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5 Ways Hackers Could Influence The Election

When Republican presidential nominee Donald J. Trump said he hoped the Russian government had found Hillary Clinton’s 30,000 missing emails, he wasn’t just taking a swipe at his opponent. He highlighted a very real and present danger to our democracy.

While social media users were atwitter about whether or not The Donald had committed treason—for the record, he didn’t—I don’t know if his quasi-seditious braggadocio reveals anything about his loyalty to the country he hopes to represent at home and abroad. Personally, it made me wonder about his fitness to lead a nation daily engaged in cyber military operations that almost certainly make the Stuxnet attack on Iran’s nuclear program look like Day One.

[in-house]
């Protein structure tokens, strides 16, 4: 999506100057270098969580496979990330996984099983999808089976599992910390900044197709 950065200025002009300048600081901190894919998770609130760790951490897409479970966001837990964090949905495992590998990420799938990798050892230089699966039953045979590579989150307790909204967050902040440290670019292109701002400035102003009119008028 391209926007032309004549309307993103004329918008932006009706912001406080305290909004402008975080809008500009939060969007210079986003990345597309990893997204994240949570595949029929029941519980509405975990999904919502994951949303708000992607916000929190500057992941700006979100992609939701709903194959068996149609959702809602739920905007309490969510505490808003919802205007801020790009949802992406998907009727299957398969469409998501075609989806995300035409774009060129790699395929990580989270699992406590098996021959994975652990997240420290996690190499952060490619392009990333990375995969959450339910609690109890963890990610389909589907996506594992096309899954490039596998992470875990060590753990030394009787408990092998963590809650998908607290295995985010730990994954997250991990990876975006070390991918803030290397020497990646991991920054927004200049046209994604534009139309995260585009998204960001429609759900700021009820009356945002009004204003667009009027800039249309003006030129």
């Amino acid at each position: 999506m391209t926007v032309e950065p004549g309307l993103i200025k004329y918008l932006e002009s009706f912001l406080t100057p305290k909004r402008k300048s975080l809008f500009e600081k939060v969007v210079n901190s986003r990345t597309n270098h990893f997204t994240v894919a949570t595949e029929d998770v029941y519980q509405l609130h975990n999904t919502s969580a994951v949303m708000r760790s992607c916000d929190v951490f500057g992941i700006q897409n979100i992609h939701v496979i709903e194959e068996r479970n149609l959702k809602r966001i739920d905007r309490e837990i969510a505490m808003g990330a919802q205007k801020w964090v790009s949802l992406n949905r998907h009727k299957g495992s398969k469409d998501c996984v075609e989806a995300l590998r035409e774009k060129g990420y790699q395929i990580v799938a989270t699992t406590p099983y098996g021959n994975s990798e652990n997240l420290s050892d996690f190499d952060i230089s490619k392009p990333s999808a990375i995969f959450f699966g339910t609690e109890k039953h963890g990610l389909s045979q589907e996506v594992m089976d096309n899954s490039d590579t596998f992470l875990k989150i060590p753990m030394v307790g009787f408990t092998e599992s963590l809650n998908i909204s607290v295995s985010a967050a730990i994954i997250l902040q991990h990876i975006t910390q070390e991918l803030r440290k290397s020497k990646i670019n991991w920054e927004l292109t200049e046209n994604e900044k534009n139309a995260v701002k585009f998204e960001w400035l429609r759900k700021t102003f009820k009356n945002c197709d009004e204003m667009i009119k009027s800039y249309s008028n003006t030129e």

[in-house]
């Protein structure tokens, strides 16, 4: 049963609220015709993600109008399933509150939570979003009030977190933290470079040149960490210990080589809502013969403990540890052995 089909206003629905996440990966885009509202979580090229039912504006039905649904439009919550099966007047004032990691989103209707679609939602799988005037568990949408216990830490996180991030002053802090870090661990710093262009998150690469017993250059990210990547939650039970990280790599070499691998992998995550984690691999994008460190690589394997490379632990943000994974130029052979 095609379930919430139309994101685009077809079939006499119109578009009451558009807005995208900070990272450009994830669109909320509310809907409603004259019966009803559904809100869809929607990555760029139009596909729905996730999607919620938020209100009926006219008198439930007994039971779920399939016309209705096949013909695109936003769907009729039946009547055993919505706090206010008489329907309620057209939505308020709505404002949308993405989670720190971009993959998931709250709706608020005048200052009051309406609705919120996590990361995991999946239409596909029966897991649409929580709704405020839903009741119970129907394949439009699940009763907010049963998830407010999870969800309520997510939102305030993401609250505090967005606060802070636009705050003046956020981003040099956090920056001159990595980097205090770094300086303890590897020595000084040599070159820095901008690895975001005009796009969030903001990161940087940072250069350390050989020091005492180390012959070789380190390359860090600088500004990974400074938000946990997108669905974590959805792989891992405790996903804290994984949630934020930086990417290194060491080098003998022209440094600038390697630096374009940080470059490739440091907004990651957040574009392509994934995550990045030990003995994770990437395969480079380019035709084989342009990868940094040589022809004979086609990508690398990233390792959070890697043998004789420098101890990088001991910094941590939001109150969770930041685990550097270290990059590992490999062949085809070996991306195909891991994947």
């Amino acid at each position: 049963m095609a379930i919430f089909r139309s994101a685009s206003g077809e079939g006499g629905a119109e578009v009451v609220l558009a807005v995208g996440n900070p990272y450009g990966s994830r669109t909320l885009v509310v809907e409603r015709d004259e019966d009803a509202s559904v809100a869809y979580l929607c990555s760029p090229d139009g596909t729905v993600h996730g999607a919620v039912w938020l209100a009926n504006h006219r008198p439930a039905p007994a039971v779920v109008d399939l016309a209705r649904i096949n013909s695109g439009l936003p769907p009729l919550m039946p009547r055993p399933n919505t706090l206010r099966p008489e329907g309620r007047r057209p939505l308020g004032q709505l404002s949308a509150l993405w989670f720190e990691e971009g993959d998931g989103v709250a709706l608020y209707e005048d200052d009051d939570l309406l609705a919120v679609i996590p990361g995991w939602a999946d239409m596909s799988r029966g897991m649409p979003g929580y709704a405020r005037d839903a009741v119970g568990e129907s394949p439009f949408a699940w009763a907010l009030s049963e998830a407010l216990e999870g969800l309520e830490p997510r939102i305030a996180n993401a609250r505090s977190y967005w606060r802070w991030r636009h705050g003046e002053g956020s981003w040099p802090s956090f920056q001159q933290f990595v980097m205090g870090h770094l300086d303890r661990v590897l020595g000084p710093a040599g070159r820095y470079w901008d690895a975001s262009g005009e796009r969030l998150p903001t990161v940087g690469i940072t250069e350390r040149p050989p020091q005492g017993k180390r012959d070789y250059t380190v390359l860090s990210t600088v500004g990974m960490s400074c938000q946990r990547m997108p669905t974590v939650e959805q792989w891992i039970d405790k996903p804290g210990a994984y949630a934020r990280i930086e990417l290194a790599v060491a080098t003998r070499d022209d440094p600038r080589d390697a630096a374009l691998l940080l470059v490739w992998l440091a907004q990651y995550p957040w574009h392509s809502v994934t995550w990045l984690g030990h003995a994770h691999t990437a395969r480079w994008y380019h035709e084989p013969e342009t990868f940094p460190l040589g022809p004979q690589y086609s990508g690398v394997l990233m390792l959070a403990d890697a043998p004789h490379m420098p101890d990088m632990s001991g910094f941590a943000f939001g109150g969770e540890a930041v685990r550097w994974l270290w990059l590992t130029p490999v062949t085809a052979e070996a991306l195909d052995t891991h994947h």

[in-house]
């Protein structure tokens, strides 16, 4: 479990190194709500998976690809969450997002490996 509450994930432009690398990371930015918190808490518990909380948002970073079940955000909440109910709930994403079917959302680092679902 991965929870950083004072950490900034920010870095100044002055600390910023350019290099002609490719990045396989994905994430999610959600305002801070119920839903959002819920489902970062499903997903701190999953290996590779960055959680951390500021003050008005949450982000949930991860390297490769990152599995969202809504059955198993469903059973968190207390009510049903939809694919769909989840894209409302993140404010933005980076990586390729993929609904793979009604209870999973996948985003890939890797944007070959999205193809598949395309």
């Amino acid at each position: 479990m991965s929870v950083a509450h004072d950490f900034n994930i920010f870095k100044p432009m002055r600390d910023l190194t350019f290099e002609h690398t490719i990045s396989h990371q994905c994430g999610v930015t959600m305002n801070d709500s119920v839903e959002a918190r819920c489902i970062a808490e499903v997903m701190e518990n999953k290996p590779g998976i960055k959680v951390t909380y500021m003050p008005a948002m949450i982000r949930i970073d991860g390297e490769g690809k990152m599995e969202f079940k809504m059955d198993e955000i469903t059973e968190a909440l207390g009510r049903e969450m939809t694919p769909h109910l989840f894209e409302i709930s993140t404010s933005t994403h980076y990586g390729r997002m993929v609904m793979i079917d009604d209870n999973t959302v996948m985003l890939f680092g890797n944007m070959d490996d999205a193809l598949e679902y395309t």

And far more importantly, it made me question whether Trump understands just how serious the threat of hacking is — and that such a lack of understanding could cost him the election.

The Stakes Have Never Been Higher

We now have fresh evidence that suggests Russia (its leader, an apparent fan of the Republican nominee) hacked the DNC, and that another incursion into the computer systems used by Hillary Clinton’s presidential campaign (as well as the Democratic Congressional Campaign Committee) discovered days later also appeared to be the work of a Russian government agency, according to The New York Times.

If the idea of a foreign country influencing the outcome of the 2016 race is both slightly terrifying and gets your patriotic juices flowing, consider that WikiLeaks founder Julian Assange has also suggested he intends to harm Hillary Clinton’s candidacy, also according to the Times.

The problem of hacking with regard to this election, however, is far from contained to espionage for advantage and the caprices of self-proclaimed moral crusaders.

Here are five other ways hacking could influence the election.

1. Hacker Fraud